During ROADSHOW's 2014 event in Chicago, a guest named Abbie brought in a letter that Walt Whitman had helped to compose for an injured Civil War. Abbie explained how the letter was addressed to her mother’s great-great-great grandfather, and sent by Albion Hubbard, a foster child in the family who had fallen ill with dysentery during the war.
According to Books & Manuscripts appraiser Ken Gloss, Hubbard’s letter was written from a field hospital near Washington, D.C., in 1863, when many soldiers, including Whitman’s brother George, were hospitalized for various injuries and illnesses. A timeline published in the Library of Congress’ digital collections explained how Whitman passed through the area around the federal capital in 1862 before tracking down his wounded brother in Falmouth, Virginia, and Gloss noted that during his journey, Whitman was deeply affected by the grim conditions he witnessed, and moved to do something to help incapacitated soldiers.
In a personal account of his experience in an 1864 New York Times article, Whitman detailed his volunteer work the previous year in Washington hospitals, where he encountered numerous cases of amputations, leg injuries, burns, and fever. Whitman recounted how he took the patients gifts of fruit, and reading materials, and urged them to contact their families by supplying them with “writing paper and a stamped envelope.” For those who were too weak to write, such as Hubbard, Whitman would act as their scribe in his own now-unmistakable hand.
With the hindsight of history, Albion Hubbard's letter home is a particularly poignant example. In it the young man clearly longs for reassuring contact from family while he suffers from his ailment as well as from lonliness while confined to his bed in an army field hospital. According to Gloss, Hubbard died just 10 days after Whitman's visit.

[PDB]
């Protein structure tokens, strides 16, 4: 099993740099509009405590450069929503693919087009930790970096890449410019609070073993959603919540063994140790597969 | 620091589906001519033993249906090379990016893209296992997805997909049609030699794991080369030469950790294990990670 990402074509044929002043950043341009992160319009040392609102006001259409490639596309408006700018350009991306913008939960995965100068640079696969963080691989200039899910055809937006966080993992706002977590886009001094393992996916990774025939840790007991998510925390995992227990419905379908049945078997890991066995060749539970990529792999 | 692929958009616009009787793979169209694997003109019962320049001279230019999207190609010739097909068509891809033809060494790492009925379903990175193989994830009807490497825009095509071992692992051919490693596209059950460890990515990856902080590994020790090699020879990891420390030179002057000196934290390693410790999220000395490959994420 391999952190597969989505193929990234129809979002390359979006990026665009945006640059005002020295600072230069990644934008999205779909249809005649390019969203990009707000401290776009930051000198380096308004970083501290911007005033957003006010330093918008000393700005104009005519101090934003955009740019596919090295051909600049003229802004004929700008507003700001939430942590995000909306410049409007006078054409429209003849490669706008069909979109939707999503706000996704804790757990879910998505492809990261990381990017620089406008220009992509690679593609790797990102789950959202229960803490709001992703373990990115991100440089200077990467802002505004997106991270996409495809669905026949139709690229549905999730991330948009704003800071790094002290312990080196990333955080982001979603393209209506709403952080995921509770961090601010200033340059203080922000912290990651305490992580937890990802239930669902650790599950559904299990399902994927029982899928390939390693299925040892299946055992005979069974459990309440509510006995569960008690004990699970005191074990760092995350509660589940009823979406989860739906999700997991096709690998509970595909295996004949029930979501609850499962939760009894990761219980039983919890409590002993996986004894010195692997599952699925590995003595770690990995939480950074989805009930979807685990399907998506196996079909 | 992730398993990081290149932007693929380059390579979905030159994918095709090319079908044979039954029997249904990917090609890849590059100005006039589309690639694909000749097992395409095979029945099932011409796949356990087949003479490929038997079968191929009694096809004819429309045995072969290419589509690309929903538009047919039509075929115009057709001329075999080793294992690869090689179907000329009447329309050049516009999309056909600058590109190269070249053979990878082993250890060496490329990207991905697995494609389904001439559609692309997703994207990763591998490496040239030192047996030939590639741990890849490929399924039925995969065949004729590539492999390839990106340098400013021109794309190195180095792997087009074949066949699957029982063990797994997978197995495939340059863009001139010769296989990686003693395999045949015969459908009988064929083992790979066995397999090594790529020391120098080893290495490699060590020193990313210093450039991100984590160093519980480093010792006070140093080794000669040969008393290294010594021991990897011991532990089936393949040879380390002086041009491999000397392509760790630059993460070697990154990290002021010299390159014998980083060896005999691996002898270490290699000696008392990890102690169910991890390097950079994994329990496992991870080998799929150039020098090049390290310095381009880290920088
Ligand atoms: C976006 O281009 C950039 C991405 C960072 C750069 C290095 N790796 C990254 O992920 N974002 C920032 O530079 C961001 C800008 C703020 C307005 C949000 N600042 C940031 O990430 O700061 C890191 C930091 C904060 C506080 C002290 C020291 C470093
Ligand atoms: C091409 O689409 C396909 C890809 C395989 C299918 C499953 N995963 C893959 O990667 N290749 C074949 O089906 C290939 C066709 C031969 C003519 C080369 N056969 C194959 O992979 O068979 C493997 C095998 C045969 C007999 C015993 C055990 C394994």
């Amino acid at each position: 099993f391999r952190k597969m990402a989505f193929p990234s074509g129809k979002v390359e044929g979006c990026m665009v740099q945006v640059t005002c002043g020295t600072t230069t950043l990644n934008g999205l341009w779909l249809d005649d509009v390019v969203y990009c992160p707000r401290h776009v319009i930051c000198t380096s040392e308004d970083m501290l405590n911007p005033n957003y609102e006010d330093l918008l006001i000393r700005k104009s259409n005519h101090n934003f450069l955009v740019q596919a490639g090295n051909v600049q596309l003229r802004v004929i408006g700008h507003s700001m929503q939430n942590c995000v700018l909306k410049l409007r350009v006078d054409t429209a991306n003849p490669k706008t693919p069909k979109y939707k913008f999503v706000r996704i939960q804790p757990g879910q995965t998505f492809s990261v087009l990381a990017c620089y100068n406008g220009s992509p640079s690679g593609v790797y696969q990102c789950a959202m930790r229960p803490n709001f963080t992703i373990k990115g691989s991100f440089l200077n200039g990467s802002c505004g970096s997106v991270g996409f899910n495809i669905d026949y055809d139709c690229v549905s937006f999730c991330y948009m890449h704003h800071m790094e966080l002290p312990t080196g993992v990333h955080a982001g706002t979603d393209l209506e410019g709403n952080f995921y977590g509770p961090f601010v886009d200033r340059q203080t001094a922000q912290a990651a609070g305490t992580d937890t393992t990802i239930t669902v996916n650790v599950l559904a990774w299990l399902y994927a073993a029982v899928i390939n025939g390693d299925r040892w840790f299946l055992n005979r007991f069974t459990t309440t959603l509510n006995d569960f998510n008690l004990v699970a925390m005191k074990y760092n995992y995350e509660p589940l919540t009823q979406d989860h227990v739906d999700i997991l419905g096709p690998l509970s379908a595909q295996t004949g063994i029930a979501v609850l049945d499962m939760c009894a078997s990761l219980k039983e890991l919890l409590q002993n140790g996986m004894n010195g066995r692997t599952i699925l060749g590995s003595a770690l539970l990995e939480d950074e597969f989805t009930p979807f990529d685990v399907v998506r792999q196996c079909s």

Read Albion Hubbard’s full letter below.
Letter home from Albion Hubbard, a Union soldier in hospital, written by Walt Whitman, June 1863
Friday evening June 12th 1863
As I have a favorable opportunity, by means of a visitor to the hospital, who is now sitting by the side of my bed, I write you again, making the second time this week, to let you know that I am tolerably comfortable, have good care & medical attendance, & hope to be up before long – have been up & moving around the ward both this forenoon & afternoon – though I move around pretty slow, as I am weak yet – a member of the Massachusetts Relief Society has called upon me & given me a few “trifles” – Dear friend, I wish you would say to Mrs. Rice I send her my best love and respects – I send my love to Horace, also to Charles and Mrs. Clare – I would like so much to see the face of a friend – I wish you would write me a good long letter, some of you, my dear friends, as a letter from home is very acceptable in hospital – My diarrhea is still somewhat troublesome, yet I feel in pretty good spirits – I send you an envelope with my address on – Keep a copy of it – and this one you please put a stamp on & write to me – Please give my love to the friends in the village & tell them I should like to hear from them, & give them my direction here in hospital – goodbye for the present.
Albion F. Hubbard
Written by Walt Whitman, a friend.